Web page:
Food, Uncategorized
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The way we should all eat

Last week, I went out to dinner at an Ethiopian restaurant. Inevitably, the food was a bit Americanized, but still, it was filling, unglamorous and full of flavor. Consisting mainly of a flat, pancake-like bread, lentils, potatoes, carrots, split peas and greens, the simplicity of the meal spurred my thinking.

Since transitioning to a high-carb, low-fat vegan diet, I’ve noticed that most of what I eat is cheap and unsophisticated: rice, beans, quinoa, peas and vegetables. I’ve also realized that, despite buying most of my food from fancy, organic supermarkets, the way I eat is similar to the way most of the world eats.

Indian food is heavily focused on starchy foods like peas and lentils. Many Asian diets are centered around rice and tofu. Greek cuisine emphasizes greens, grains and garbanzo beans. A Mexican diet incorporates corn and beans.  Each of these are included in CNN’s ’10 healthiest ethnic cuisines.’ 

In other words, starchy, nutrient-packed plant foods are the biggest components of the best diets on the planet. Not only are these foods fulfilling, but they are cheap and not resource intensive. These foods are sustainable for our health and our planet.

These primitive, bare-bone diets are notoriously reserved for the “poor.” When we think of foods like rice and beans, we think of skinny families living in huts and wearing tattered clothing. But if we ate these same foods in calorically-sufficient quantities, we would be healthier, richer and safer.

To understand the potential benefit of adopting a “poor” diet, it’s important to analyze the current eating habits on an average American person. According to the USDA’s profile of food consumption in America, the average American consumes 113.5 pounds of red meat annually. A pound of beef costs about $4.50, meaning that an average American family of four spends about $2,043 yearly on just red meat.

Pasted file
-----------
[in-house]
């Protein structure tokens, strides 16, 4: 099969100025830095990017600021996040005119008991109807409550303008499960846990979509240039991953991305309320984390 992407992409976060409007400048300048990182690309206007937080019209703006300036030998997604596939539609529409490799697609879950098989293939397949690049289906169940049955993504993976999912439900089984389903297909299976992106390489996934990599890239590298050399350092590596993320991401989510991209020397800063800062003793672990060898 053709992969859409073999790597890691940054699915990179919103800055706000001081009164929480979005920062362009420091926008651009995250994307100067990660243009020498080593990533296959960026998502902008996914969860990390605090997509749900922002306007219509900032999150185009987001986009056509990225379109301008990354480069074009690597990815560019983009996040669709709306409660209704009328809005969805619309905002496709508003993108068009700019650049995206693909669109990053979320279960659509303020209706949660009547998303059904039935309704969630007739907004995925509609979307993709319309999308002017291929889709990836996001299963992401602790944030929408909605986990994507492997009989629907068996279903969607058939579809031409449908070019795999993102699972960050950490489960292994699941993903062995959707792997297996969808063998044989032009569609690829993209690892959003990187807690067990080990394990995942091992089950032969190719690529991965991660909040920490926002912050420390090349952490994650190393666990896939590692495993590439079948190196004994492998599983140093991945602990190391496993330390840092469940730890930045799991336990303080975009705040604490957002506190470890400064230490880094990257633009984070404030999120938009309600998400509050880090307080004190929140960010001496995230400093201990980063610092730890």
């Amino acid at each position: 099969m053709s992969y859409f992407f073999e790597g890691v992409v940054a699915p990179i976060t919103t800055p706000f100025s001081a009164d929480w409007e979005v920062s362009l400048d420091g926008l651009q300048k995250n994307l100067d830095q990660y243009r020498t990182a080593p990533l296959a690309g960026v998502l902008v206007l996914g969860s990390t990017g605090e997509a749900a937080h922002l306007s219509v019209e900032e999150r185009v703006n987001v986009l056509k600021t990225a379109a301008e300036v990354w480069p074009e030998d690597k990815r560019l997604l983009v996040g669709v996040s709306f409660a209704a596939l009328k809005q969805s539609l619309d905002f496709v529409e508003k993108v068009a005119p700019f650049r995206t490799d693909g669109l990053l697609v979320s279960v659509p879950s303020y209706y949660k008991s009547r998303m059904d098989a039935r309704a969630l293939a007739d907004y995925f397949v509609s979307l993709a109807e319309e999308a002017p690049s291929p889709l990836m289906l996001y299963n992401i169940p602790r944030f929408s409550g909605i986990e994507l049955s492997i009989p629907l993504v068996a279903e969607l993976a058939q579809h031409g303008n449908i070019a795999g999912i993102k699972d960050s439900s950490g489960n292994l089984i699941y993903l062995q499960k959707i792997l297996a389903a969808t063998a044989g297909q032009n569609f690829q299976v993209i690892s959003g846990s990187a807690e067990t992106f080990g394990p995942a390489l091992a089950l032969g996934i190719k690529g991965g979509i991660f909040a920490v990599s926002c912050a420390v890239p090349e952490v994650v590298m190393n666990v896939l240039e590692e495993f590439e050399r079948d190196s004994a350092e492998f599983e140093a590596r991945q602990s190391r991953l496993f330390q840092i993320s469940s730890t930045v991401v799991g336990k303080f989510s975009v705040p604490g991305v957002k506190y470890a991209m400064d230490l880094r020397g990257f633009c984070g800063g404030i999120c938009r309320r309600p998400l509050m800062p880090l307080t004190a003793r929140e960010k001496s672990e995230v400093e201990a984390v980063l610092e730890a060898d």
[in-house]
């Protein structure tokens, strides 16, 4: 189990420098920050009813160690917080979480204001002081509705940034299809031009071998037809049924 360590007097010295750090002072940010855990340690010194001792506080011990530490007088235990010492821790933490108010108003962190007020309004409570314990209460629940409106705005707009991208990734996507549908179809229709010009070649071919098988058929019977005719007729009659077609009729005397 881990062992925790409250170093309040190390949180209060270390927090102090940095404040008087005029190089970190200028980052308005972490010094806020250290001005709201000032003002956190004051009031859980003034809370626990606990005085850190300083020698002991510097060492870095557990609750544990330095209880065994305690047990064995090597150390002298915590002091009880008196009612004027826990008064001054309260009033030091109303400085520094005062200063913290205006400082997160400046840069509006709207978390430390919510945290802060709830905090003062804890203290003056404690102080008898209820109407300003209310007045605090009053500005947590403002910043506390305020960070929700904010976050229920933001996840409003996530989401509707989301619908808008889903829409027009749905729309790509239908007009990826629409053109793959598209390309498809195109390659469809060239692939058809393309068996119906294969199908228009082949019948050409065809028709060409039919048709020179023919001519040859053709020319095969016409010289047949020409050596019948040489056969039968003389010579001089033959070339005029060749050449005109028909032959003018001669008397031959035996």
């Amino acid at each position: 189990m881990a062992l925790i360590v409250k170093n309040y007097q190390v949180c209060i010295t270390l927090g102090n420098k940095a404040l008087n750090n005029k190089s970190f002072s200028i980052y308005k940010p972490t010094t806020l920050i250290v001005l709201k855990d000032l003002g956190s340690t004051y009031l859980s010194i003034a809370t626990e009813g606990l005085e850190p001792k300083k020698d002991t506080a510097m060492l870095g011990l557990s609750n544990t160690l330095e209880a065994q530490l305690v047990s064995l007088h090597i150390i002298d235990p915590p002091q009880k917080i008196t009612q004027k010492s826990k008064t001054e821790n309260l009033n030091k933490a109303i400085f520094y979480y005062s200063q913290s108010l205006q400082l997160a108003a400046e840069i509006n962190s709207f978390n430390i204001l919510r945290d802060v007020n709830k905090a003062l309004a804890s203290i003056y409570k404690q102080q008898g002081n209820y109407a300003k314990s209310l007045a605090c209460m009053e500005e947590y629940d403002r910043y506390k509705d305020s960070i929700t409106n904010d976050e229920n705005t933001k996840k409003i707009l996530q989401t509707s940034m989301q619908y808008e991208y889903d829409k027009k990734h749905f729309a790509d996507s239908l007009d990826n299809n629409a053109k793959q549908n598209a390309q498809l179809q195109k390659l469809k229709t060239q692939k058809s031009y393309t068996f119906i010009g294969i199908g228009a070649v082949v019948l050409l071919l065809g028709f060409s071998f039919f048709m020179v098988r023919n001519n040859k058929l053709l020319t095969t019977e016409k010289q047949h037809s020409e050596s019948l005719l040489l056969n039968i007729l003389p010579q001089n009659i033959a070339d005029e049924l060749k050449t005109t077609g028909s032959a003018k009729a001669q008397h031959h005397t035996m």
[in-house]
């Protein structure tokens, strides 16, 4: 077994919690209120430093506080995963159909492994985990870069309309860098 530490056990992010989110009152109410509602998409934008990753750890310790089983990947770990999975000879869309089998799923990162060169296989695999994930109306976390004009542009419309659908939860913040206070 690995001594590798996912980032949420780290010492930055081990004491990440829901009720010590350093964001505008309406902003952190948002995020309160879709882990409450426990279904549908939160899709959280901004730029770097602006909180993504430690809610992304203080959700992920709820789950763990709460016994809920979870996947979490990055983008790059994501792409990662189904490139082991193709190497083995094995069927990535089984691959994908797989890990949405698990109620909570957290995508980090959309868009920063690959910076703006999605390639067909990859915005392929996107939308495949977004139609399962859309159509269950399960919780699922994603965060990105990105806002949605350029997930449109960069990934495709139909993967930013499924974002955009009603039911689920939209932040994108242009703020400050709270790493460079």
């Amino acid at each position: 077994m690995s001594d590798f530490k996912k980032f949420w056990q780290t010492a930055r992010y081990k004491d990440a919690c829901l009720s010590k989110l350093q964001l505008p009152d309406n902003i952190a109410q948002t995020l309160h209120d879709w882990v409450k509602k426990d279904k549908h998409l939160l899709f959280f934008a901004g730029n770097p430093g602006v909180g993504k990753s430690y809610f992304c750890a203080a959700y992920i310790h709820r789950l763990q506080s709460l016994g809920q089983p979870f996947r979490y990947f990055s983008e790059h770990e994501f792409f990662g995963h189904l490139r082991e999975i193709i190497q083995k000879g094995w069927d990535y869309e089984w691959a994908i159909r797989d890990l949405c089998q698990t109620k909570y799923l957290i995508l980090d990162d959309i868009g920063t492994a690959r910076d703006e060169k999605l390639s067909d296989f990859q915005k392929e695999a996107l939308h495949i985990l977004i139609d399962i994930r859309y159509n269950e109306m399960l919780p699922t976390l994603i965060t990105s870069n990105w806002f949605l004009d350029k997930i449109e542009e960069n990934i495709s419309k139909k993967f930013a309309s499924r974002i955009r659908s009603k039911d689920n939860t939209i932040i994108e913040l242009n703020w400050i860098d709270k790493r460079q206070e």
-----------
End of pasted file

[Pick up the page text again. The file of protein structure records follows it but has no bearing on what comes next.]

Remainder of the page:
Imagine if we replaced that level of red meat consumption with lentil consumption. Lentils cost about $1.80 per pound, meaning that a family of four would spend about $817 early on lentils. Not only is this significantly less expensive but lentils contain more protein per calorie than red meat does. According to a study by North Dakota State University, eating lentils “may help lower your risk for cancer, heart disease and diabetes.” On the contrary, “consuming red meat regularly may increase your risk for dying of cancer or heart disease.”

Aside from the financial and health benefits, the replacement model above would also save incredible amounts of water. As mentioned earlier, a family of four consumes about 454 pounds of red meat annually. Since it takes about 2,000 gallons of water to produce one pound of red meat, the average American family of our indirectly consumes 908,000 gallons of water annually, not including the water value of other resource-intensive products like chicken, eggs and dairy.

On the other hand, lentils require about 700 gallons of water per pound to produce. For a family of four, this is a yearly indirect water consumption of about 317,800. Just by replacing red meat with lentils, a family of four could save 590,200 gallons of water per year.

It’s also crucial to note that  “poor” diets yield little food waste. As noted in The Washington Post, American wastefulness when it comes to food is getting out of hand–we throw away more food than we do paper, plastic, metal and glass. This implies that we buy more food than we need, therefore upping the demand for the products we consume and wasting more resources. Shockingly enough, almost 40% of the US food supply ends up in the garbage, according to the Natural Research Defense Council.

If we ate more like the “poor,” we would make an effort to consume our food before purchasing more, simply out of lack of resources. Our current “supermarket” mentality of everything always being available to us in abundance is dangerous. If we viewed food as not just a product but a resource-intensive entity,  we might be more hesitant to toss out large quantities of our meals and the contents of our fridges.

I understand that McDonald’s drive-thru windows will continue to serve an endless line of hungry Americans and that the meat counter will continue to be the busiest station in the grocery store, but I hope that once our nation’s health issues and water situation become dire enough, we will turn to a more simple, more healthful and more sustainable way of living.


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